Flashcards in Pediatrics Deck (71)
Intrauterine crowding and positioning may contribute to:
Torticollis, Club Feet, Intoeing and Developmental Dysplasia of Hip (DDH)
Developmental Dysplasia of Hip (DDH)
A spectrum of disorders describing abnormal development resulting in dysplasia and possible subluxation of dislocation of the hip. The femoral head is pulled up and makes it’s own pseudo-joint.
apply posterior pressure onto hip while holding at knee (so you are pushing from the front), bring leg into adduction, hip subluxes out of acetabulum with posterior pressure and adduction (clunk): “out to the bar- barlow pushes it out”
apply pressure to the posterior acetabulum (you are pushing from the back), hip is reduced back into acetabulum over neolimbus during abduction (clunk): “order in- ortalani pushes it in”
supine, hips flexed, knees bent, affected leg’s knee appears lower
Treatment for Developmental Dysplasia of Hip (DDH)
1st line tx: Pavlik harness: pushes hip back in socket. Operative if too severe of harness fails to help.
Risk Factors for Developmental Dysplasia of Hip (DDH)
First-born Females (4-5X MC), breech delivery (Funky), Firstborn infants, oligohydraminos, FHx DDH, limited Fetal mobility (limited hip abduction). THE FIVE F's!!!
Special Tests for Developmental Dysplasia of Hip (DDH)
Barlow Maneuver, Ortolani Maneuver, and the Galeazzi Test.
Imaging for Extra for Developmental Dysplasia of Hip (DDH)
Radiographs are not generally useful prior to the ossification of the femoral head (between 4-6 mo). US can be helpful!
unilateral SCM contraction that causes ipsilateral head tilt
Risk Factors for Congenital Torticollis
Primiparous mother, heavy male baby in breech position, multiple birth, maternal uterine abnormalities, male gender
Treatment for Congenital Torticollis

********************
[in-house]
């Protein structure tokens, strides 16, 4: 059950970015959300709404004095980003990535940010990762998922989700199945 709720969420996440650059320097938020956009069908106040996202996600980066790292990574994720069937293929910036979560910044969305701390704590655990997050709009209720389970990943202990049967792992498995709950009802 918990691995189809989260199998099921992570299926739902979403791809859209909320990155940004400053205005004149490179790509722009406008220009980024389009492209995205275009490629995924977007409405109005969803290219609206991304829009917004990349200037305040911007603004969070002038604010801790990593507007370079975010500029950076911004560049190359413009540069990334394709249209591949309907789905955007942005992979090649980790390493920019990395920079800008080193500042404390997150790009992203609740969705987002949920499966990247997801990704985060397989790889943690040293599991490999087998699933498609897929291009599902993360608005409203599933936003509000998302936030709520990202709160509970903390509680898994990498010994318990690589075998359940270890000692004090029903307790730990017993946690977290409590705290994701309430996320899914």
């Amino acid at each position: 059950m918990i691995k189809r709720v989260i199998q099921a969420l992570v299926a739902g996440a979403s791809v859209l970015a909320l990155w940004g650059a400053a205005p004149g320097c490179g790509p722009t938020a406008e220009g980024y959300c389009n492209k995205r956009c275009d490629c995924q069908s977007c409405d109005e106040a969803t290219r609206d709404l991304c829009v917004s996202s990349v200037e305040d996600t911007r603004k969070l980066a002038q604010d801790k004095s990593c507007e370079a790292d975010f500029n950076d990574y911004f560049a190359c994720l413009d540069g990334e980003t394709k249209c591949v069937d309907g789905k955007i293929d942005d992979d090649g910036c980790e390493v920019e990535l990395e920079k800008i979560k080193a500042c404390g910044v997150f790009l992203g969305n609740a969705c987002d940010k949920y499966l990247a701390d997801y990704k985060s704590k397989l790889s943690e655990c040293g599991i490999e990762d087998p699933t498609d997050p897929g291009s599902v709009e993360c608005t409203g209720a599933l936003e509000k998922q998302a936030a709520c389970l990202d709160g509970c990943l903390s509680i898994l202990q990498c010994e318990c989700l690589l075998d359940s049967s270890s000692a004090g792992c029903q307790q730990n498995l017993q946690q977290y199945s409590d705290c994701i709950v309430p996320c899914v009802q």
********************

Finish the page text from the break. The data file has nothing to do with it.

PT (stretch the muscle- can take as long as 6-8mo), surgery or botox inj into SCM to relax it.
Congenital Torticollis associated disorders
DDH, Metarsus Adductus, Traumatic Delivery, Plagiocephally
spinal curvature, cobb angle > 10 degrees, not only C shaped curve, also has twisting.
Risk Factors for `Scoliosis
Adolescents, F>M, rapidly progresses during rapid growth, ask girls if they have gotten their period- chance of progression during growth period before period (can help before).
Treatment of Scoliosis
Observation, Bracing (16-23hrs) for those with growth potential and curve magnitude 20-45 degrees. Spinal fusion if curve >45 degrees. Curvature remains fairly stable after skeletal maturity.
Testing: diff height shoulders, protruding shoulder blade, diff length arm, protruding side of back when bending over. Measure COBB angle.
Identify upper and lower end vertebrae, draw lines extending along vertebral borders, measure cobb Angle directly or geometrically.
Which type of curve is most common for Scoliosis?
Rightward thoracic curves
Physiologic Bowing, bowing for first two years it is normal
Risks for Genu Varum
Early walkers, overweight children
Diagnosing Genu Varum
Differentiate btwn Blount’s dz (proximal tibia physis abnormality, stops growing on medial side), ricketts, skeletal dysplasias.
Genu Varum in adolescents over 10
Less severe, unilateral, usually due to obesity
(knock-knees); 5-7 degrees of valgus is normal in adults & children older than 6-7yrs age.
Complication of Genu Valgum
May result in “miserable malalignment syndrome”: contributing to patellofemoral dysfunction.
Treatment of Genu Valgum
Typically improves with growth, lateral aspect has most pressure
Goal for Genu Valgum
Goal is to differentiate between what it "normal" and what is pathological (Ricketts, tumors, skeletal dysplasia)
The feet turn inward instead of pointing straight ahead. It is commonly referred to as being "pigeon-toed."
Causes of Intoe:
1. Feet are turning in: metatarsus adductus (flat feet),
2. Lower legs are turning in: tibial torsion,
3. Hips/Thighs are turning in: femoral anteversion.